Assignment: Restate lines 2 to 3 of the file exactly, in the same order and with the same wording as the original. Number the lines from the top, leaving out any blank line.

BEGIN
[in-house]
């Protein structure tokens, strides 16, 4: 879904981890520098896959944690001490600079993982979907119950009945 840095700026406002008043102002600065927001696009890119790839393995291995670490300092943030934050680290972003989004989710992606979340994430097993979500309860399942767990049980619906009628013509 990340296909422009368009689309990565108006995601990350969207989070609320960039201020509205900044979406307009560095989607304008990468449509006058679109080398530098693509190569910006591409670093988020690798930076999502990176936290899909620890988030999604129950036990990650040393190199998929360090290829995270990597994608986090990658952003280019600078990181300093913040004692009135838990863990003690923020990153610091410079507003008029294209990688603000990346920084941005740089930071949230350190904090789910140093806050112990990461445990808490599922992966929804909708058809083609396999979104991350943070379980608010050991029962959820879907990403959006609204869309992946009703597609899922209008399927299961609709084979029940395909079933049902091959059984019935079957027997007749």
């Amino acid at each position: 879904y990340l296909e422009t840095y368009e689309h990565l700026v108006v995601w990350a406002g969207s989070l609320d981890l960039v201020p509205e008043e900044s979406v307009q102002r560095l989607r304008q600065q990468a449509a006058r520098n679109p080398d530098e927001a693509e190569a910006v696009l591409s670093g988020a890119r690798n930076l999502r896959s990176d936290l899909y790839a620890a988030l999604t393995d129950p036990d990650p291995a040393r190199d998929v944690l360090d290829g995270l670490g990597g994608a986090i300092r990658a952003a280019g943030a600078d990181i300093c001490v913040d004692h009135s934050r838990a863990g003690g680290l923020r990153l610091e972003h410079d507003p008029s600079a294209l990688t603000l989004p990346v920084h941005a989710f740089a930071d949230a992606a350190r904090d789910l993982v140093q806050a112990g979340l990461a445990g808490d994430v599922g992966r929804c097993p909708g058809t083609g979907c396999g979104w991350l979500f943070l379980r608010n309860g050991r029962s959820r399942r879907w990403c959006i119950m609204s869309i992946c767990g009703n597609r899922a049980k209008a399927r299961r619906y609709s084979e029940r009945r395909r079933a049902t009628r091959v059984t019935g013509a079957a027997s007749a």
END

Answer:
């Protein structure tokens, strides 16, 4: 879904981890520098896959944690001490600079993982979907119950009945 840095700026406002008043102002600065927001696009890119790839393995291995670490300092943030934050680290972003989004989710992606979340994430097993979500309860399942767990049980619906009628013509 990340296909422009368009689309990565108006995601990350969207989070609320960039201020509205900044979406307009560095989607304008990468449509006058679109080398530098693509190569910006591409670093988020690798930076999502990176936290899909620890988030999604129950036990990650040393190199998929360090290829995270990597994608986090990658952003280019600078990181300093913040004692009135838990863990003690923020990153610091410079507003008029294209990688603000990346920084941005740089930071949230350190904090789910140093806050112990990461445990808490599922992966929804909708058809083609396999979104991350943070379980608010050991029962959820879907990403959006609204869309992946009703597609899922209008399927299961609709084979029940395909079933049902091959059984019935079957027997007749």
């Amino acid at each position: 879904y990340l296909e422009t840095y368009e689309h990565l700026v108006v995601w990350a406002g969207s989070l609320d981890l960039v201020p509205e008043e900044s979406v307009q102002r560095l989607r304008q600065q990468a449509a006058r520098n679109p080398d530098e927001a693509e190569a910006v696009l591409s670093g988020a890119r690798n930076l999502r896959s990176d936290l899909y790839a620890a988030l999604t393995d129950p036990d990650p291995a040393r190199d998929v944690l360090d290829g995270l670490g990597g994608a986090i300092r990658a952003a280019g943030a600078d990181i300093c001490v913040d004692h009135s934050r838990a863990g003690g680290l923020r990153l610091e972003h410079d507003p008029s600079a294209l990688t603000l989004p990346v920084h941005a989710f740089a930071d949230a992606a350190r904090d789910l993982v140093q806050a112990g979340l990461a445990g808490d994430v599922g992966r929804c097993p909708g058809t083609g979907c396999g979104w991350l979500f943070l379980r608010n309860g050991r029962s959820r399942r879907w990403c959006i119950m609204s869309i992946c767990g009703n597609r899922a049980k209008a399927r299961r619906y609709s084979e029940r009945r395909r079933a049902t009628r091959v059984t019935g013509a079957a027997s007749a």